I have to start by saying I have never been a fan of Jackie Chan as an action hero. I always found him more clown, than Kung Fu Fighter. I grew up watching Bruce Lee, while he was able to wink at the camera, that certainly was not all there was with him. I also found that his films tended to be well written. So I watched Jackie Chan’s Shinjuku Incident, I believe there would be some Yakuza Content. This movie was ok, Jackie Chan, looked old. His acting overall was thin, he did have moments, where his pulled it off. There were scenes where he was going to go after his rival, where he actually was subtle, as opposed to the over the top overacting I am used to from him. The rest of the movie had moments, I’m not sure what they wanted to do, on one hand I felt as if the movie wanted to be a good police procedural. In the end I believe they went over the top with the violence, so it wound up being an average action film. One area that worked for the film was the theme of the conflict between the Chinese immigrant and Japanese society, while this not new,( see Chinese Connection with Bruce Lee a better picture) it is done well in this.
The area in which this film excels in is its depiction of the Yakuza. The Yakuza, are the bad guys in this picture of course, they do some good intially for Jackies Chinese friends. They show a Yakuza Funeral, which is a huge production in Japan. These funerals are a oppurtunity for gang leaders to come together, and to do some business. They also showed glimpses of the power structure of some gangs. The Kumicho (Godfather), is all-powerful, and that is how he was presented. There also was Yakuza Politics, as Kumicho steps down to have another one named. The ceremony of polling leaders to name Kumicho was done well. Than also leadership style of the Kumicho was also looked at. His final word being the final say. I thought that was a good part of the film. The portrayal of the extortion which business owners have to contend with was good.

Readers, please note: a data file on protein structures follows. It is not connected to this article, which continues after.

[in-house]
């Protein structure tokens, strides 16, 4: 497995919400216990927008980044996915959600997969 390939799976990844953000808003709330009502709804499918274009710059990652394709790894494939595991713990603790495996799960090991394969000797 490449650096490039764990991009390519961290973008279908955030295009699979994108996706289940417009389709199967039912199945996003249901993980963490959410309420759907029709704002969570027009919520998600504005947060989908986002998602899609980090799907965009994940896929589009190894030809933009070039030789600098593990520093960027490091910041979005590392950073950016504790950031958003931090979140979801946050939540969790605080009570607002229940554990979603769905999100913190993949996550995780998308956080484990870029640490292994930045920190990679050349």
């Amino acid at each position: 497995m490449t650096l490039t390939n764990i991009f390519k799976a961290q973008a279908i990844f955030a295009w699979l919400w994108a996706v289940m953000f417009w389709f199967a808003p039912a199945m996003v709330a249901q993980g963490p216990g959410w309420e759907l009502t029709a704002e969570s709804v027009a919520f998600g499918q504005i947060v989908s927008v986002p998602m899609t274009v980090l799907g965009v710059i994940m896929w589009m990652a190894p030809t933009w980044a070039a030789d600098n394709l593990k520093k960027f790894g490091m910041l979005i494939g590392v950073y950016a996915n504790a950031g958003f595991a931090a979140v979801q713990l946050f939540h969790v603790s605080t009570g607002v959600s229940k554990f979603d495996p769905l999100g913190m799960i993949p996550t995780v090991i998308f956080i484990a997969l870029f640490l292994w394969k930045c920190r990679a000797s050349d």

The level of discontent among the yakuza members I was intrigued by. I am not sure how accurate that was, because the leaders of the Yakuza Clans, do not typically turn over. All the leaders of the major clans can be tracked. For example the Yamaguchi Gumi have had 6 leaders since the 40′s. That is really different than what the Outfit (chicago mafia) does it. The leader changed sometimes rapidly.
The Jackie Chan character eventually joins a Clan, as a Full Blooded Chinese, I’m not sure it would have happened., to While the Yakuza has members with descent from other countries, not full-blooded. Yakuza is very invested in having their members join and work their way up. I don’t believe Jackie Chan’s character would have joined so quickly. Than the character also came into a position of power, quickly I don’t believe it would have worked that way. The JC character also decides to stop collecting protection from the stores. Now this honest attitude may be good for a fairy tale, but for movie it doesn’t work at all. That was bad, at that point, after rolling my eyes, I lost respect for this film.
Overall, the movie worked in it portrayal of some of the Yakuza power leadership style. It did not work in some other significant areas, the desire to make a not realistic action film won out over having a realistic depiction of a fight by Chinese immigrants trying to fit in and survive in Japan. Jackie Chan is getting old, he may need to further develop his acting chops…